Orochi - Leopard 1 tracks

Scale: 1.35
Rating: 95%
Media: injection moulded plastic and vinyl plastic
Reviewed By: Michael Shackleton

Inside the surprisingly large strong cardboard box with a glossy print on the outside are:


On first looking at these tracks I was struck by how similar they look to the HKCW ones - which are no longer available. Some people hated these tracks, others loved them. The instructions from Orochi show that they go together in exactly the same way.

Each link is made up from four pieces ~ the double trackpad, a guide horn and two end connectors. What is clever about these is that two types of plastic are used. The pads and guide teeth are normal injection plastic. The pins on the trackpads have tiny little caps on their tips. The end connectors are in a softer vinyl type of plastic on sprue runners that are spaced correctly to fit over a run of links.


How do they go together? Once the pads and guide horns are removed from their sprues they obviously have to be cleaned up. There are no ejector marks anywhere on the parts! Using a very sharp scalpel blade, you can cut close to the parts for minimal clean up. Don't use sprue cutters. They are too crude for this. The sprue marks will be hidden when assembled anyway.

The guide teeth are first clipped in between the pads. This is the fiddliest part as, though they clip on well - and will stay on - they are very loose and flop about. Clip a few pads together depending on how many you are comfortable with and then the end connectors, still on their sprue, can be lined up and slid on. Then snip the connectors away from the sprue. Don't forget that the nuts on the connectors go on the OUTSIDE face. This isn't clear in the instructions.


Because the end connectors are softer plastic and the pins on the pads have small caps, the connectors stay in place and you have flexible tracks! This is where you hit the only snag. The end connectors have two sides - where they connect with the sprue and the resulting sprue mark, and the more detailed non-sprue side. Of course, if you use the sprues to attach the connectors and then cut them off, the detailed side is on the inside! This means they will all have to be turned around individually - at least the visible ones. However, this is not as bad as it sounds as they are easily removable and clip back on with no trouble. It's just fiddly, as you can imagine. Doing them one at a time means that the tracks won't fall apart as their neighbours, and the ones opposite, are still connected.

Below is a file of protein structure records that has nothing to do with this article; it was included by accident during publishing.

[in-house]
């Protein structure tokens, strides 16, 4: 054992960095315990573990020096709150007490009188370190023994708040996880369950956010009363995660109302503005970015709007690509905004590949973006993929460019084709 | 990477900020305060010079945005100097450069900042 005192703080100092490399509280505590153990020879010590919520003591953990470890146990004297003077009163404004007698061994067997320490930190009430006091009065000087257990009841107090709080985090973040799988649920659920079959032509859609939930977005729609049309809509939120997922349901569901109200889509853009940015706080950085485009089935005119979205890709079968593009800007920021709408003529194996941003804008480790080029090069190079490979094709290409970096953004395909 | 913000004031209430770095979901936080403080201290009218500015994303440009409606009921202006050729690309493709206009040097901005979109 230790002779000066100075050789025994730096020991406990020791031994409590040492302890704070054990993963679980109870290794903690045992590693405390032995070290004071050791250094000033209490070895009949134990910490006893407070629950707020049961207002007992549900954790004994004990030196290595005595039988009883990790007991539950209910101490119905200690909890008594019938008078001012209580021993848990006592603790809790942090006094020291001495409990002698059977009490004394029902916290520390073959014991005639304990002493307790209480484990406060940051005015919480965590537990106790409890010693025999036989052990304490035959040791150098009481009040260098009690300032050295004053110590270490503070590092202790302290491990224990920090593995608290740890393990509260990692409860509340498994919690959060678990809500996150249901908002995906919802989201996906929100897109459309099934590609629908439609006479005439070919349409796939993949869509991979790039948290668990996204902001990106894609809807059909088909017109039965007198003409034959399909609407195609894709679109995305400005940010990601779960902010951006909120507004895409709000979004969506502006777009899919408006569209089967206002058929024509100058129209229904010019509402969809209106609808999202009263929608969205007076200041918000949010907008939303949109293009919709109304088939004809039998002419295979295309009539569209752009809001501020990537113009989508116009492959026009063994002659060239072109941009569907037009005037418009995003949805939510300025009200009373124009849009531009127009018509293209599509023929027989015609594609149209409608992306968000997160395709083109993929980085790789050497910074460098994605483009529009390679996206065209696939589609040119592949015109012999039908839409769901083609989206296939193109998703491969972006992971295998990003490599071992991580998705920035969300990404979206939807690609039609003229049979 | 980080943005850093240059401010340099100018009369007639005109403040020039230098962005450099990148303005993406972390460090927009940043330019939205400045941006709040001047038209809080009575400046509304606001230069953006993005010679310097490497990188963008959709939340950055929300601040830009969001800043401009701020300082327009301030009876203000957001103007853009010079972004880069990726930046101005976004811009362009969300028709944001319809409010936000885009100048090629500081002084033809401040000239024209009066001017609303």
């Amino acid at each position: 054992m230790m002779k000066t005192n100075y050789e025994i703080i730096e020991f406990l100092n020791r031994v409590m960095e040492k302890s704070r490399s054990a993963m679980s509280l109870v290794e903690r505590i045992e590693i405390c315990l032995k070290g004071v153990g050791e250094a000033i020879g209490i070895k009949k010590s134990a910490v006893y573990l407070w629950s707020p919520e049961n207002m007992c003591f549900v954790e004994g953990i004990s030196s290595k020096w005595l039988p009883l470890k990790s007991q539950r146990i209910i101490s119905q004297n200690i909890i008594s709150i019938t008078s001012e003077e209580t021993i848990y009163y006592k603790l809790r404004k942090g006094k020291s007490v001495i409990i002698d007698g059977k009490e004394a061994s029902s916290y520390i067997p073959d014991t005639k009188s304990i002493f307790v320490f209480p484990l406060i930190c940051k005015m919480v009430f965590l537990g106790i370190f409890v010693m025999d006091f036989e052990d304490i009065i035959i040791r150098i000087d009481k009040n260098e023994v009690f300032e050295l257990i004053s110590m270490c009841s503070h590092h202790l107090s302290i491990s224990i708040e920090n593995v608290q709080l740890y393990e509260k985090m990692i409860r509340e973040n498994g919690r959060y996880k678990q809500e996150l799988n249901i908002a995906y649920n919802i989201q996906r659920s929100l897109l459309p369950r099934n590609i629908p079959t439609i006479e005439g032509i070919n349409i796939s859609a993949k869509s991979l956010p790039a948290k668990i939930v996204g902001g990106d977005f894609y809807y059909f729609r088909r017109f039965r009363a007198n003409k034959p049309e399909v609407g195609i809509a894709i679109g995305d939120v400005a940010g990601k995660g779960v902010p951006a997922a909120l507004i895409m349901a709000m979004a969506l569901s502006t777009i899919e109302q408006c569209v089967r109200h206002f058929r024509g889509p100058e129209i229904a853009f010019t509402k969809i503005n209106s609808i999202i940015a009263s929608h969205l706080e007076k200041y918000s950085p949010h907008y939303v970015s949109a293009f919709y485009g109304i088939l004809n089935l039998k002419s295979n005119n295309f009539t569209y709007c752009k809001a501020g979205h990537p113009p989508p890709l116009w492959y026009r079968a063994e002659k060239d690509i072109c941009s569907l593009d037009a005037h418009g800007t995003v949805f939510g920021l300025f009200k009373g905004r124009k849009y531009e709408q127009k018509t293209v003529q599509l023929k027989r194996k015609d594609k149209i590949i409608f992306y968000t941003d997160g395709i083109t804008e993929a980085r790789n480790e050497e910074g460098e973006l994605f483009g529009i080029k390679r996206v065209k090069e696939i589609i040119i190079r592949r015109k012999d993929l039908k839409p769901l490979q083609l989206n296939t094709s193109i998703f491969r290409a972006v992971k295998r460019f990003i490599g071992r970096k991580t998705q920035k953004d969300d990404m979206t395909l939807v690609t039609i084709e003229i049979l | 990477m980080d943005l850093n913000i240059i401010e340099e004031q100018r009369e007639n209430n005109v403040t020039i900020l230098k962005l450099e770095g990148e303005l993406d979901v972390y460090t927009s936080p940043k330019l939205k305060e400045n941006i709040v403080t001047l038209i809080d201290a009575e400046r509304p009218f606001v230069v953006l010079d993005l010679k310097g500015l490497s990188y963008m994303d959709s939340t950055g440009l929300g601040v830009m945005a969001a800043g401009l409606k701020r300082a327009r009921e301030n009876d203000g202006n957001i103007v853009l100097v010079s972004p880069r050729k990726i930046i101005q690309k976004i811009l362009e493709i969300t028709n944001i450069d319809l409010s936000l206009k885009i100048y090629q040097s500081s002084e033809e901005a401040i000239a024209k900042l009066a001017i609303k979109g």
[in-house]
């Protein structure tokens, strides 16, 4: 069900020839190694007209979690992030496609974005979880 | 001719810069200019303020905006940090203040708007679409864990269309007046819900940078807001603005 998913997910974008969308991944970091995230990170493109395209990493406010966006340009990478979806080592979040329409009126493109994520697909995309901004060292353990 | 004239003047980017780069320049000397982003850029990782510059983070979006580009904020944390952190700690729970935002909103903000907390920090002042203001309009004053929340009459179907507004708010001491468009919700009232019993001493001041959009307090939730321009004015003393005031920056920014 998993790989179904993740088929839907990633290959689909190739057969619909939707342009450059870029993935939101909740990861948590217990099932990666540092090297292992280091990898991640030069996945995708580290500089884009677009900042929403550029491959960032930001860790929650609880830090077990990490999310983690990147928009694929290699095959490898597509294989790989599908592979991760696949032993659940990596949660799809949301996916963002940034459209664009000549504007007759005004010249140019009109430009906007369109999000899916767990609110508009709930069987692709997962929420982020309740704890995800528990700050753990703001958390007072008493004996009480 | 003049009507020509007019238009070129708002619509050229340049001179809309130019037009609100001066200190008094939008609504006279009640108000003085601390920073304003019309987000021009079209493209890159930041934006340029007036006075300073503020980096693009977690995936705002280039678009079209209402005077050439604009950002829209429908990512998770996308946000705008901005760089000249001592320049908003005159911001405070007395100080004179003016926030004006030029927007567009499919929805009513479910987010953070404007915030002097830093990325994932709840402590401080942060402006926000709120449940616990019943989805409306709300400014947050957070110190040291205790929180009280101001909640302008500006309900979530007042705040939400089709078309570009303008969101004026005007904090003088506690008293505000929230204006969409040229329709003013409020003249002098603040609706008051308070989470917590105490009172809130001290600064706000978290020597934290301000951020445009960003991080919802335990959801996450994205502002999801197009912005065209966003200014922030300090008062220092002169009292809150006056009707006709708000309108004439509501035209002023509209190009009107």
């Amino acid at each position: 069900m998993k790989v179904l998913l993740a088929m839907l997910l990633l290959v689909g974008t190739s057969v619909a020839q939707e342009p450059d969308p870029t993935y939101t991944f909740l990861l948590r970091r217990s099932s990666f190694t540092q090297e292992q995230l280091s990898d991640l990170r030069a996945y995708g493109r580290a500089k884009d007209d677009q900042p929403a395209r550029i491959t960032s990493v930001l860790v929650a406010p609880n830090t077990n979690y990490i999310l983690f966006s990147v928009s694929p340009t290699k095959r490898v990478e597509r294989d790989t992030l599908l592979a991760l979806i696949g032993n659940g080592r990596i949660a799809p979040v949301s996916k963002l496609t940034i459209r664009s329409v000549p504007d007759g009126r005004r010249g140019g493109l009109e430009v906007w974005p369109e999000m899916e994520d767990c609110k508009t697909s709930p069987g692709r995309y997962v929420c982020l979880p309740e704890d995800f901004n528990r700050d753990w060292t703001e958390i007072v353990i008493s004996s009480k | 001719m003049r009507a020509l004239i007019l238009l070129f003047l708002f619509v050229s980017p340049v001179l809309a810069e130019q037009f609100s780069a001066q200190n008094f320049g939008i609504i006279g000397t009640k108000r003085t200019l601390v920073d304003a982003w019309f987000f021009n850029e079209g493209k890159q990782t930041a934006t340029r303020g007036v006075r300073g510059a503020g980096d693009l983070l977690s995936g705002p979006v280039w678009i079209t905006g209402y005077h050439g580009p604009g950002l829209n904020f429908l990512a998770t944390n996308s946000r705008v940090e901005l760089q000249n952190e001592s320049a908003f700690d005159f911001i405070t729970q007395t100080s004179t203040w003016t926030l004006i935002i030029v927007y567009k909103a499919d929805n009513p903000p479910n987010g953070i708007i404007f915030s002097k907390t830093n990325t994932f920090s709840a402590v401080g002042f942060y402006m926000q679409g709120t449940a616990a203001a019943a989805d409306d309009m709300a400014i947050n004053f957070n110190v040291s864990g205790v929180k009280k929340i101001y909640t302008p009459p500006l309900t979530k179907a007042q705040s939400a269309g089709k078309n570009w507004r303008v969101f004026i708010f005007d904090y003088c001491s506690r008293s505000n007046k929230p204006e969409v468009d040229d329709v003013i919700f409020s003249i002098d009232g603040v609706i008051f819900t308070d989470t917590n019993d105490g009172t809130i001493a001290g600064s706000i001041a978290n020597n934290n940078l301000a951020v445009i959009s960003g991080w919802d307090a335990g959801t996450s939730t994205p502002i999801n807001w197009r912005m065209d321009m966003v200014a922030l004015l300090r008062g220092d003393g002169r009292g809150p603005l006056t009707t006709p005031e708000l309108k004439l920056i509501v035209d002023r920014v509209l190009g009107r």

The tracks hold together well enough in short runs, but I haven't tried a long run yet. Don't expect them to be workable. They are not strong enough for that. However, they are strong enough to thread around the running gear, but once in place I would advise to glue them firmly onto the wheels. Whether you do this before or after painting the wheels and tracks will be up to the individual.

Here's my method for building a run as the instructions with the tracks are very basic.

  1. Cut six track shoes from the sprue and clean up the sprue gates. If you use a curved and sharp no. 15 blade, this is minimal.
  2. Cut six guide teeth with a sharp blade. Again, clean up should be minimal. They are very small and fiddly so cut them cleanly from the sprue.
  3. Click one guide tooth onto one track shoe ~ six times. The reason for clicking the tooth to the shoe is it gives you more to hold onto.
  4. Click the six assemblies together. They will stay together and not fall apart, though the tracks will flex at this point.
  5. Cut six end connectors from the vinyl sprue. Make sure these are oriented correctly with the sprue gate on the inside and the bolt on the outside face.
  6. Hold a pair of track shoes together and slide on one end connector at a time. This may seem fiddly - and it is - but you will soon get the hang of it. This side will be the OUTSIDE edge of the track with the detailed end of the connector on show.
  7. Cut a length of vinyl connector sprue with six connectors attached. With the bolts facing down, it is fairly easy to simply slide them onto the pins on the shoes (flat on a work surface) as they are spaced correctly and they are even at the right height! Carefully cut the connectors from the sprue.

Voila! Your first length is done. With practice this takes 5-10 minutes so a whole track length won't take too long. They are surprisingly strong and so far haven't fallen apart. They even survived being scrubbed clean in a bowl of water.


Are they accurate? Yes. When Orochi first showed photos of these tracks, there were many complaints that the trackpads didn't look right. Orochi are one of those companies that listen to us modellers and they soon announced they would re-engineer the parts before release. This they have done which is amazing for a new company. One thing missing on many Leopard 1 tracks are the rubber pads on the INSIDE face of the tracks. These have been engraved on and should be relatively easy to paint in, although the engraving is a little heavy.

Do they fit the sprockets? They are a very tight fit on the Meng sprockets, but do fit. It might be worth filing the inside of the sprocket teeth a little before fitting them. I also tried a Perfect Scale Modellbau resin sprocket (which is a copy of the Italeri/Revell one) and the fit is perfect.

fitted to the Perfect Scale (Italeri copy) sprocket

fitted to the Meng sprocket

These tracks are included in the Takom Leopard C2 MEXAS and 1A5/C2.


Highs - Super quality. Nicely engineered. A manufacturer that listens. No glue to assemble the tracks.

Lows - Having to turn end connectors around - but not all them.

Verdict - To add that extra touch of detail and authenticity, you need not look elsewhere.

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